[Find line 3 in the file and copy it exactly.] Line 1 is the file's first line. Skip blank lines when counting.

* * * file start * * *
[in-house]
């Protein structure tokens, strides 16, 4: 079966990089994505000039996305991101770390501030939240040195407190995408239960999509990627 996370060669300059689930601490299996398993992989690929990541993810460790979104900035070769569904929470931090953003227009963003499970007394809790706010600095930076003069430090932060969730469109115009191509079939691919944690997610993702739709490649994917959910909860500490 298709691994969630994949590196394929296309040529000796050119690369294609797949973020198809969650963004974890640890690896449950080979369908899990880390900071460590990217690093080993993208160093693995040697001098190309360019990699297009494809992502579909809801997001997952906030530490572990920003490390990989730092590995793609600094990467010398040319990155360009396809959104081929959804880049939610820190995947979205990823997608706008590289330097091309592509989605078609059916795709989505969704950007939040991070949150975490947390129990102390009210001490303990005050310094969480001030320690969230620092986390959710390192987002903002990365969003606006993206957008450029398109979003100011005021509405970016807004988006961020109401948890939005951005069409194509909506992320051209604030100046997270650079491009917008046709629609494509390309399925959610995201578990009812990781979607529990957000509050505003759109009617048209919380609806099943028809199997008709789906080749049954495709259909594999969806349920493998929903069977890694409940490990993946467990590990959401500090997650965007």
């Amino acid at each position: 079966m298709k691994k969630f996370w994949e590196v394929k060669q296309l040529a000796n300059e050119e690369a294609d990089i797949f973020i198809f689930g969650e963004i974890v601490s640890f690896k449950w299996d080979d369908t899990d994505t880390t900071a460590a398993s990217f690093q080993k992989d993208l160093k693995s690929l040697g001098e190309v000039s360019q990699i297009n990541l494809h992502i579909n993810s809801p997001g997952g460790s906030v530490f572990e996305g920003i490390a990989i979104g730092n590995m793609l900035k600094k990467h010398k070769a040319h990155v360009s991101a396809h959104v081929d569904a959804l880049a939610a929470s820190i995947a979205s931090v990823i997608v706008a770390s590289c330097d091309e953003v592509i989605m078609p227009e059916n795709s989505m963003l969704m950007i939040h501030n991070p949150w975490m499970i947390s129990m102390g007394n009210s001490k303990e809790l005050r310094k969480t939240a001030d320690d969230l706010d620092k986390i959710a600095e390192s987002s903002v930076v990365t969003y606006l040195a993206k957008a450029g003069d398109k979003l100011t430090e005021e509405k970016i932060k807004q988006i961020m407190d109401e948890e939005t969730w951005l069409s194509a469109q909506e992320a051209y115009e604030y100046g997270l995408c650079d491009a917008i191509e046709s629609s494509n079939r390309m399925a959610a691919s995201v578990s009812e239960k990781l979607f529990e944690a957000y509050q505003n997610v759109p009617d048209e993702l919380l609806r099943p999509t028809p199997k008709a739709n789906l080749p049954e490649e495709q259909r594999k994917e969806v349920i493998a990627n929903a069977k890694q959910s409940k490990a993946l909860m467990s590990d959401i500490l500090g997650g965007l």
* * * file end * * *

């Amino acid at each position: 079966m298709k691994k969630f996370w994949e590196v394929k060669q296309l040529a000796n300059e050119e690369a294609d990089i797949f973020i198809f689930g969650e963004i974890v601490s640890f690896k449950w299996d080979d369908t899990d994505t880390t900071a460590a398993s990217f690093q080993k992989d993208l160093k693995s690929l040697g001098e190309v000039s360019q990699i297009n990541l494809h992502i579909n993810s809801p997001g997952g460790s906030v530490f572990e996305g920003i490390a990989i979104g730092n590995m793609l900035k600094k990467h010398k070769a040319h990155v360009s991101a396809h959104v081929d569904a959804l880049a939610a929470s820190i995947a979205s931090v990823i997608v706008a770390s590289c330097d091309e953003v592509i989605m078609p227009e059916n795709s989505m963003l969704m950007i939040h501030n991070p949150w975490m499970i947390s129990m102390g007394n009210s001490k303990e809790l005050r310094k969480t939240a001030d320690d969230l706010d620092k986390i959710a600095e390192s987002s903002v930076v990365t969003y606006l040195a993206k957008a450029g003069d398109k979003l100011t430090e005021e509405k970016i932060k807004q988006i961020m407190d109401e948890e939005t969730w951005l069409s194509a469109q909506e992320a051209y115009e604030y100046g997270l995408c650079d491009a917008i191509e046709s629609s494509n079939r390309m399925a959610a691919s995201v578990s009812e239960k990781l979607f529990e944690a957000y509050q505003n997610v759109p009617d048209e993702l919380l609806r099943p999509t028809p199997k008709a739709n789906l080749p049954e490649e495709q259909r594999k994917e969806v349920i493998a990627n929903a069977k890694q959910s409940k490990a993946l909860m467990s590990d959401i500490l500090g997650g965007l």